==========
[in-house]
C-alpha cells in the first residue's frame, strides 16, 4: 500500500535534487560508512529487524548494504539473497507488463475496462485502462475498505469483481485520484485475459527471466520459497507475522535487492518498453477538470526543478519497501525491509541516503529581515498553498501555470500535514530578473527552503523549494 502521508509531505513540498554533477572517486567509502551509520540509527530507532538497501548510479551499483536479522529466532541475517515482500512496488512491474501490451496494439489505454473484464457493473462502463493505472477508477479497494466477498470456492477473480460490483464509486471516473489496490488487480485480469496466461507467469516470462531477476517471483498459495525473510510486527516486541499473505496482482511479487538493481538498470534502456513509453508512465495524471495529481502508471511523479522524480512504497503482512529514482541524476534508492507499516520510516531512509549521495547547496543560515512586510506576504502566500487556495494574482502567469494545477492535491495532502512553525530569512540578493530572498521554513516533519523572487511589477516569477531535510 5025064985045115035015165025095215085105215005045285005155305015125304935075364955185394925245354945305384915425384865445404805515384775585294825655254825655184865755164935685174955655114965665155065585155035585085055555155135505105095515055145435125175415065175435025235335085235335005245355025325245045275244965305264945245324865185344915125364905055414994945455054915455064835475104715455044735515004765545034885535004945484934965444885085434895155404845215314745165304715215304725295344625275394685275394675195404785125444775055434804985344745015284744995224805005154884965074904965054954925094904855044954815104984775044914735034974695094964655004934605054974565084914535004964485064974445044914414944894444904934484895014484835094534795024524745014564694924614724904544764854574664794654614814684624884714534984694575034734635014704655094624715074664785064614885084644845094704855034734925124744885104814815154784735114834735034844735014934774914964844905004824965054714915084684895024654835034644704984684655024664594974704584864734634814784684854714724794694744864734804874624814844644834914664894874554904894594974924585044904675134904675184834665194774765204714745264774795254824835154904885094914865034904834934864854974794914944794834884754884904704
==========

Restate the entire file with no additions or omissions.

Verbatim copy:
[in-house]
C-alpha cells in the first residue's frame, strides 16, 4: 500500500535534487560508512529487524548494504539473497507488463475496462485502462475498505469483481485520484485475459527471466520459497507475522535487492518498453477538470526543478519497501525491509541516503529581515498553498501555470500535514530578473527552503523549494 502521508509531505513540498554533477572517486567509502551509520540509527530507532538497501548510479551499483536479522529466532541475517515482500512496488512491474501490451496494439489505454473484464457493473462502463493505472477508477479497494466477498470456492477473480460490483464509486471516473489496490488487480485480469496466461507467469516470462531477476517471483498459495525473510510486527516486541499473505496482482511479487538493481538498470534502456513509453508512465495524471495529481502508471511523479522524480512504497503482512529514482541524476534508492507499516520510516531512509549521495547547496543560515512586510506576504502566500487556495494574482502567469494545477492535491495532502512553525530569512540578493530572498521554513516533519523572487511589477516569477531535510 5025064985045115035015165025095215085105215005045285005155305015125304935075364955185394925245354945305384915425384865445404805515384775585294825655254825655184865755164935685174955655114965665155065585155035585085055555155135505105095515055145435125175415065175435025235335085235335005245355025325245045275244965305264945245324865185344915125364905055414994945455054915455064835475104715455044735515004765545034885535004945484934965444885085434895155404845215314745165304715215304725295344625275394685275394675195404785125444775055434804985344745015284744995224805005154884965074904965054954925094904855044954815104984775044914735034974695094964655004934605054974565084914535004964485064974445044914414944894444904934484895014484835094534795024524745014564694924614724904544764854574664794654614814684624884714534984694575034734635014704655094624715074664785064614885084644845094704855034734925124744885104814815154784735114834735034844735014934774914964844905004824965054714915084684895024654835034644704984684655024664594974704584864734634814784684854714724794694744864734804874624814844644834914664894874554904894594974924585044904675134904675184834665194774765204714745264774795254824835154904885094914865034904834934864854974794914944794834884754884904704